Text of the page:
‘That is certainly what is expected of ladies, yes,’ he said, his own temper rising. He’d be damned if he was going to flirt and cajole her into a sweet mood, even if Lady Hardwicke noticed their spat. ‘Certainly unmarried ones—whatever their age.’
Her chin came up at that. ‘A hit, sir. Congratulations. But then a connoisseur such as yourself would notice only ladies who offer irresistible temptation. Not those who are on the shelf and open to advances.’
She turned her shoulder on him and immediately joined in the laughter over some jest of Philip’s before he had time to react to the emphasis she had put on some of her phrases. It took a second, then he realised that she was quoting him and his conversation with Soane a few minutes earlier.
Hell and damnation. Lady Isobel must have been outside the door. Now he felt a veritable coxcomb. He could have sworn he had seen the glitter of unshed tears in her eyes. Now what did he do? His conscience stirred uneasily. Giles trampled on the impulse to apologise. It could only make things worse by acknowledging the offending words and explaining them would simply mire him further and hurt her more. Best to say nothing. Lady Isobel would avoid him now and that was better for both of them.
‘Dinner is served, my lady.’ There was a general stir as the butler made his announcement from the doorway and the party rose. Giles made a hasty calculation about seating plans and realised that ignoring Lady Isobel might be harder than he had thought.
‘We are a most unbalanced table, I am afraid,’ the countess observed. ‘Mr Soane—shall we?’ He went to take her arm and the earl offered his to Lady Isobel. Giles partnered Lady Anne, Philip, grinning, offered his arm to fifteen-year-old Catherine and Lizzie was left to bring up the rear. When they were all seated Giles found himself between Lady Isobel and Lizzie, facing the remaining Yorke siblings and Mr Soane. Conversation was inevitable if they were not to draw attention to themselves.
Lizzie, under her mother’s eagle eye, was on her best behaviour all through the first remove, almost unable to speak to him with the effort of remembering all the things that she must and must not do. Giles concluded it would be kinder not to confuse her with conversation, which left him with no choice but to turn and proffer a ragout to Lady Isobel.
‘Thank you.’ After a moment she said, ‘Do you work with Mr Soane often?’ Her tone suggested an utter lack of interest. The question, it was obvious, was the merest dinner-table conversation that good breeding required her to make. After his disastrous overheard comments she would like to tip the dish over his head, that was quite clear, but she was going to go through the motions of civility if it killed her.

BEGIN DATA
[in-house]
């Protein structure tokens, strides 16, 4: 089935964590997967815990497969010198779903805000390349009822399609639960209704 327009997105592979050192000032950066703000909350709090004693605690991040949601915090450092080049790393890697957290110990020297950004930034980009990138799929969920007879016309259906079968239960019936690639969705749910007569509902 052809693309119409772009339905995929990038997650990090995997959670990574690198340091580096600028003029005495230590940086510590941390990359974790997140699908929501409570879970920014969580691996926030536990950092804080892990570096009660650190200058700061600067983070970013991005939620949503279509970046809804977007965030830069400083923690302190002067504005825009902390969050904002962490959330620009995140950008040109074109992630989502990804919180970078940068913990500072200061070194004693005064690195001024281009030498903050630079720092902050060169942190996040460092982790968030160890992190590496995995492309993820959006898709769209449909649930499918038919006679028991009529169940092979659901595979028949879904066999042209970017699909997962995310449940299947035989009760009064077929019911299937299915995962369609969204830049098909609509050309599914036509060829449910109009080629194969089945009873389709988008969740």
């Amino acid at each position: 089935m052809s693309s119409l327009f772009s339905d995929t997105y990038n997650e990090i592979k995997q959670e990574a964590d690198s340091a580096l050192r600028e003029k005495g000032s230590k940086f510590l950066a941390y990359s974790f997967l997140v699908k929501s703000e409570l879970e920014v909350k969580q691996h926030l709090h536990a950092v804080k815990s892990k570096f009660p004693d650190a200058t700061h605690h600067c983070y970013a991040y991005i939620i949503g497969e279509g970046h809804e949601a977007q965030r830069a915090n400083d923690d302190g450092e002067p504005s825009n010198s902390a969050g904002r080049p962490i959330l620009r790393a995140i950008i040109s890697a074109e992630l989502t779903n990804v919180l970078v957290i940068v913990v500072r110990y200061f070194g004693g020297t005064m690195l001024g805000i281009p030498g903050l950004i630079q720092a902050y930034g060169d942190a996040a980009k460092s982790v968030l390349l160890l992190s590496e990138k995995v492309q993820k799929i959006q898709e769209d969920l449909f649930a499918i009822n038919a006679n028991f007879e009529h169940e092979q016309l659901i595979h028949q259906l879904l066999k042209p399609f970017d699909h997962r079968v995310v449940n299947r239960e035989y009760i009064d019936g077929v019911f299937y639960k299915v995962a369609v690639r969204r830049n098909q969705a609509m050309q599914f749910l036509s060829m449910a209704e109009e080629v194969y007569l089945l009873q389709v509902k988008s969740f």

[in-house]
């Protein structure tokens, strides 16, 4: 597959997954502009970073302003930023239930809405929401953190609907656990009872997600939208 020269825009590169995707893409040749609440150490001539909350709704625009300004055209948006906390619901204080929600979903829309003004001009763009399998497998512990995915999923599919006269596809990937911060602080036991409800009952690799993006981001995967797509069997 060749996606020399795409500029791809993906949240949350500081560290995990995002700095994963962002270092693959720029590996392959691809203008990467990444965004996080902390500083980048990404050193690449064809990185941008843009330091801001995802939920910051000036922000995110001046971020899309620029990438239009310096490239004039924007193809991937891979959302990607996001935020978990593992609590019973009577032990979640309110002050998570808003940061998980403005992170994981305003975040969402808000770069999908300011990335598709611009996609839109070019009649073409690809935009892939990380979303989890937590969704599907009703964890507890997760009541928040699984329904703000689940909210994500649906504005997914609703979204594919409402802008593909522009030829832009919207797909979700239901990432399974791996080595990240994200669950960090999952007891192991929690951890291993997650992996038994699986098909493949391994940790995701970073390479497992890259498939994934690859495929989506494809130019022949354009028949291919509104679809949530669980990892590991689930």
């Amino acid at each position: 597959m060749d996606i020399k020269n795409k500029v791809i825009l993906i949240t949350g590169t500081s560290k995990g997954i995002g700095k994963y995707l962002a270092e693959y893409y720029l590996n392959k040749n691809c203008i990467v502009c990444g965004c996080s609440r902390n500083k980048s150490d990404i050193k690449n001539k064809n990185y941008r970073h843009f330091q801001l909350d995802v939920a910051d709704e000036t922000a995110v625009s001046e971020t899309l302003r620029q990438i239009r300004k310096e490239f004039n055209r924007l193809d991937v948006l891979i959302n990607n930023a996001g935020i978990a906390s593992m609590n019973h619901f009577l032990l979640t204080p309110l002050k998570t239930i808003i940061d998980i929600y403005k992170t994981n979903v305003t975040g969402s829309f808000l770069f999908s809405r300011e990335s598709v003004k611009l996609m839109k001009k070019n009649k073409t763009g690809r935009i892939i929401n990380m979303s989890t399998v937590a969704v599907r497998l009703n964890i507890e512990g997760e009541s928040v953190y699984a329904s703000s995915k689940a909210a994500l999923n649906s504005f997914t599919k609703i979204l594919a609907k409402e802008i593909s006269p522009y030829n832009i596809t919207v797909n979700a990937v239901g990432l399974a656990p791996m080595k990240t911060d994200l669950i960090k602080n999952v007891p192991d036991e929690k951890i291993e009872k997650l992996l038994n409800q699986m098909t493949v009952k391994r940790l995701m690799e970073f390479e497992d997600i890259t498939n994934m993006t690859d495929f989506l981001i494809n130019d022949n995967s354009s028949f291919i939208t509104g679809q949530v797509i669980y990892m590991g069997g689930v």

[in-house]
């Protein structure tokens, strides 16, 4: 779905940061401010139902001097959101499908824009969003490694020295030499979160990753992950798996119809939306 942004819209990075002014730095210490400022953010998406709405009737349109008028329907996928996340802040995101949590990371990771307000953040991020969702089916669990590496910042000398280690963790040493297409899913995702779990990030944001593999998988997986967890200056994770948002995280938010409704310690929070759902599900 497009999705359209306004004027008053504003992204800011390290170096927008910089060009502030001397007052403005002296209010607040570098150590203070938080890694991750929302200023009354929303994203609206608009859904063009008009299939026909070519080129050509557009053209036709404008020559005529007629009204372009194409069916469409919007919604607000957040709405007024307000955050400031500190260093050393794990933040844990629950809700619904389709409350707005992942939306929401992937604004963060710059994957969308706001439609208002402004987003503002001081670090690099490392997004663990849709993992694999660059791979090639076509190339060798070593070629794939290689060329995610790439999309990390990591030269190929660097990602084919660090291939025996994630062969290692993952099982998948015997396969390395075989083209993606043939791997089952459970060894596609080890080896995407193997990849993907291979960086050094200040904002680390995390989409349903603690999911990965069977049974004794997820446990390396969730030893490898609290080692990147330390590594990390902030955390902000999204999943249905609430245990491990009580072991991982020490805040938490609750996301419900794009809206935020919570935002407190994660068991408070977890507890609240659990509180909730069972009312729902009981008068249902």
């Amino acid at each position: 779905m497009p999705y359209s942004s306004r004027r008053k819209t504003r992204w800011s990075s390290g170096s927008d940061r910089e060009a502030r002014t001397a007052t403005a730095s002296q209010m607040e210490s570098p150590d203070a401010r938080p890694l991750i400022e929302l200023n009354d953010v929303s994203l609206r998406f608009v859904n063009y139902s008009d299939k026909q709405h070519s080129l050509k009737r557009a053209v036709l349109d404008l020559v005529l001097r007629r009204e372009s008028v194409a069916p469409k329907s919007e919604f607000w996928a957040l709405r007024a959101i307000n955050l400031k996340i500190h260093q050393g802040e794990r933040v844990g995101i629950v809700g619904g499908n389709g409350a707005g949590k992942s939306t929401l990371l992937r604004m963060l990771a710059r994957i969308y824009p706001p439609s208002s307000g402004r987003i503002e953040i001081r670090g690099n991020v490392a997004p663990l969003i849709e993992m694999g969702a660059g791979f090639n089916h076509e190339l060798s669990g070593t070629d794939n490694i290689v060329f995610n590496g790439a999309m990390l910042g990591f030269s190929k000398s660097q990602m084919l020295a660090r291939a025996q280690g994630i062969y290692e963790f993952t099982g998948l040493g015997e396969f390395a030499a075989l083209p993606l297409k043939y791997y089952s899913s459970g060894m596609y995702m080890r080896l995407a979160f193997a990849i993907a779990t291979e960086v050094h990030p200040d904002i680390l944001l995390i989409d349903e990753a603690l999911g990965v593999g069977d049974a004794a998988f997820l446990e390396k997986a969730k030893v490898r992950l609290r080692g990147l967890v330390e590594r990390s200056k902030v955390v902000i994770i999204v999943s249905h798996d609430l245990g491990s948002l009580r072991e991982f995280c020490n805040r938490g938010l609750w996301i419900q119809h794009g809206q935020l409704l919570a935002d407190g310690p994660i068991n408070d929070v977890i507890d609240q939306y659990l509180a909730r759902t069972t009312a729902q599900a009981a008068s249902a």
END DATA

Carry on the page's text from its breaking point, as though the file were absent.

‘Yes.’ Damn it, now he was sounding sulky. Or guilty. Giles pulled himself together. ‘I worked in his drawing office when I first began to study architecture after leaving university. It was a quite incredible experience—the office is in his house, you may know—like finding oneself in the midst of Aladdin’s cave and never knowing whether one is going to bump into an Old Master painting, trip over an Egyptian sarcophagus or wander into a Gothic monk’s parlour!
‘I am now building my own practice, but I collaborate with Soane if I can be of assistance. He is a busy man and I owe him a great deal.’
Lady Isobel made a sound that might be interpreted, by the wildly optimistic, as encouragement to expand on that statement.
‘He employed me when I had no experience and, for all he knew, might prove to be useless.’
‘And you are not useless?’ She sounded sceptical.
‘No.’ Hell, sulky again. ‘I am not.’ Deciding what to do with his future during that last year at Oxford had not been easy. It would have been very simple to hang on his mother’s purse strings—even her notorious extravagances had not compromised the wealth she had inherited from her father, nor her widow’s portion.
Somehow the Dowager Marchioness of Faversham kept the bon ton’s acceptance despite breaking every rule in the book, including producing an illegitimate child by her head gardener’s irresistibly handsome soldier son, ten months after the death of her indulgent and elderly husband. She was so scandalous, so charming, that Giles believed she was regarded almost as an exotic, not quite human creature, one that could be indulged and permitted its antics.
‘I work for my living, Lady Isobel, and do it well. And I do not relish indolence,’ he added to his curt rejoinder. He would have little trouble maintaining a very full, and equally scandalous, social life at the Widow’s side, but he was not prepared to follow in her footsteps as a social butterfly. Society would have to accept him as himself, and on his own terms, or go hang if they found him too confusing to pigeonhole.